The Beauty of Chemistry

The Beauty of Chemistry

Author: Professor Yan Liang, University of Science and Technology of China, Hefei, China

Beautiful Chemistry is a new collaboration between the Institute of Advanced Technology at the University of Science and Technology of China and Tsinghua University Press, Beijing, China. The goal of this project is to bring the beauty of chemistry to the general public through digital media and technology. Currently, there are two main sections at the website of Beautiful Chemistry: Beautiful Reactions and Beautiful Structures.

The Idea Behind the Project

When I was a chemistry student in college, I was always fascinated by the beauty of chemistry, both the colorful chemical reactions and the invisible molecular structures. In my mind, I always wanted to do something that could bring the beauty of chemistry to the public. Also, when people talk about chemistry, they always talk about its dark side: poison, pollution, explosions, and so forth. In this regard, I wanted to show them the other side of chemistry: its unique beauty and wonder.

Beautiful Reactions

In the Beautiful Reactions section, we used a 4K UltraHD camera and special lenses to capture chemical reactions in astonishing detail without the distraction of beakers and test tubes. We shot about 30 reactions in eight categories: Precipitation, Chemical Garden, Color Change, Metal Displacement, Crystallization, Bubbling, Dancing Fluorescent Droplets, and Smoke. Special cubic glass containers and macro lenses allowed us to get a new perspective on some very common reactions.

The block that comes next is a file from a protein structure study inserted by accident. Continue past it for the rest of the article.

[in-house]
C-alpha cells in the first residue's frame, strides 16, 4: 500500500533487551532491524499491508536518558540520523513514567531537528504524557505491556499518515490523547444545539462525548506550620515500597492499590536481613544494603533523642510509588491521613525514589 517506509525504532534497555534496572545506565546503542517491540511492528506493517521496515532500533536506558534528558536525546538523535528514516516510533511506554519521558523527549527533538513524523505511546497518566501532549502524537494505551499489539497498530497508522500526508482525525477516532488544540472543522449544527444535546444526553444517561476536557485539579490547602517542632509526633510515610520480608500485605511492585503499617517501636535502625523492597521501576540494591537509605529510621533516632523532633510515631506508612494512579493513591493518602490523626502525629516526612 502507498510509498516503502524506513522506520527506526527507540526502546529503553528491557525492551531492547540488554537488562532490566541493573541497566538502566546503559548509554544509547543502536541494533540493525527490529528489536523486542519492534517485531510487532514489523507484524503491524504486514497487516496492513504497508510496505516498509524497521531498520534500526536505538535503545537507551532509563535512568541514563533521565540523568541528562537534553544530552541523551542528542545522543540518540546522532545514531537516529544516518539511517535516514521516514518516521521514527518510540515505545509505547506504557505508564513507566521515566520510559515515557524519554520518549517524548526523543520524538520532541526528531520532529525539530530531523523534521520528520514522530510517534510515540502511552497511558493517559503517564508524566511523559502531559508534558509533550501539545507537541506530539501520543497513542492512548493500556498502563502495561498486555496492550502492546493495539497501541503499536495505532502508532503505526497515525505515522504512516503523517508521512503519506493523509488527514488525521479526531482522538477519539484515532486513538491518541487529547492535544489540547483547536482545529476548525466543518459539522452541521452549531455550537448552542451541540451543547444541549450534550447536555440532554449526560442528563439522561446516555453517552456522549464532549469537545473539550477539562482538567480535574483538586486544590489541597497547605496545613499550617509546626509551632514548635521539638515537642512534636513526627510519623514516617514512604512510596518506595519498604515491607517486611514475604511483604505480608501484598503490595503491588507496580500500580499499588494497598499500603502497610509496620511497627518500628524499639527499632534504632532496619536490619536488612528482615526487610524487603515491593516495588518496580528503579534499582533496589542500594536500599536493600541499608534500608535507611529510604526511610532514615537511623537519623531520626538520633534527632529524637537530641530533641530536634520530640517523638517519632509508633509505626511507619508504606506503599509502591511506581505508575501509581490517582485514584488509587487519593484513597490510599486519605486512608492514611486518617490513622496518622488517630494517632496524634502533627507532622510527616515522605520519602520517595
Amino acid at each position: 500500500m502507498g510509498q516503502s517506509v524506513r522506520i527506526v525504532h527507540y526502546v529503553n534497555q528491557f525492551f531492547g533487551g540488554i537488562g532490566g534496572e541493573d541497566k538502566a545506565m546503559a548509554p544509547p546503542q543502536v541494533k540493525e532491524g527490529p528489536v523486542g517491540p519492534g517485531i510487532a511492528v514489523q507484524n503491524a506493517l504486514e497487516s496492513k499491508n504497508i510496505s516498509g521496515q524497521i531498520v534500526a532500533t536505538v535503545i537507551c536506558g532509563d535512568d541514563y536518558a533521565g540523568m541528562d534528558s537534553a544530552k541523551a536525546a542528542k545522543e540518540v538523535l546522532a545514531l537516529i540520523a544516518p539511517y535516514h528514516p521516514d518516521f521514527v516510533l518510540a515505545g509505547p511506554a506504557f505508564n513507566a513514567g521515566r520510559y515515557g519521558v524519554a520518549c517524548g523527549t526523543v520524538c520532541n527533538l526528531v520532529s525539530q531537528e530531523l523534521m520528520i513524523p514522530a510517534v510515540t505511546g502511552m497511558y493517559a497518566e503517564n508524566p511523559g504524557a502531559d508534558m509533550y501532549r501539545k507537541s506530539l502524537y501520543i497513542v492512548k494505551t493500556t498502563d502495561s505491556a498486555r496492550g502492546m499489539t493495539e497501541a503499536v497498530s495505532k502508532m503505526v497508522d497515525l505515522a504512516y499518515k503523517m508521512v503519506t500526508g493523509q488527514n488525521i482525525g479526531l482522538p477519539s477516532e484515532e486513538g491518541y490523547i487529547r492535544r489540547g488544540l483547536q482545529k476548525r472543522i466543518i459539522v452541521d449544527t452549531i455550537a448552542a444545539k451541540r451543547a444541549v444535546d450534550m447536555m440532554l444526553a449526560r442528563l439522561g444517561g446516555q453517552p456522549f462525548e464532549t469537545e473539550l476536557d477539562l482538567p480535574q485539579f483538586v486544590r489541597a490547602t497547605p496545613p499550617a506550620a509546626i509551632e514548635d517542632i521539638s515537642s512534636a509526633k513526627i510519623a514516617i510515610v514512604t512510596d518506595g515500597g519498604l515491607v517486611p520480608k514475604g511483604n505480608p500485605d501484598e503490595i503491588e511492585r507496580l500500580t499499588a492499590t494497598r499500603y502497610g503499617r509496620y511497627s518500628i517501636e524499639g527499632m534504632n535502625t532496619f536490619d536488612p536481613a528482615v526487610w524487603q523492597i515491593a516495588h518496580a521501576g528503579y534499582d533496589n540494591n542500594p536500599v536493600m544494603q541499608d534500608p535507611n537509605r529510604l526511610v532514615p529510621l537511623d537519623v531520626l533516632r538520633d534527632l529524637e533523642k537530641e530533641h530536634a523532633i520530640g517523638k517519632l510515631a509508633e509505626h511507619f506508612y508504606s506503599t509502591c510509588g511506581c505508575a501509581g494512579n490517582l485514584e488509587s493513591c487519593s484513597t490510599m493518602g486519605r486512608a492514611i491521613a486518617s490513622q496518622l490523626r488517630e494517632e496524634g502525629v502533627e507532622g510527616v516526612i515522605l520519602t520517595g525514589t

Take precipitation reactions, for example. In a typical demonstration, we see a transparent solution in a test tube at the beginning and a cloudy liquid at the end after adding a few droplets of another solution. In our video, however, the unique beauty of precipitation reactions is revealed and each reaction exhibits its own “personality”.

Adding a few drops of a silver nitrate solution into a sodium chloride solution generated a white precipitate of silver chloride.

Osmotic growth of cobalt chloride inside a sodium silicate solution.

Crystallization of copper sulfate.

The reaction between eggshell and hydrochloric acid generated bubbles of carbon dioxide.

Purple cabbage changed to red in hydrochloric acid.

The reaction between zinc metal and a copper sulfate solution generated copper metal, which fell off the surface due to gravitational force.

The reaction between zinc metal and lead nitrate inside a soft gel generated a forest of lead trees.

Beautiful Structures

In the Beautiful Structures section, we used advanced computer graphics and HTML5 interactive technology to showcase some of the most beautiful chemical structures selected from a large volume of scientific literature. We tried to achieve a unique molecular aesthetic. Colors were carefully selected not only for pleasant visuals but, more importantly, for better understanding of the structures. Typical specular highlights and shadows were removed and an ambient occlusion technique was used to enhance the 3D structures while keeping a clean look.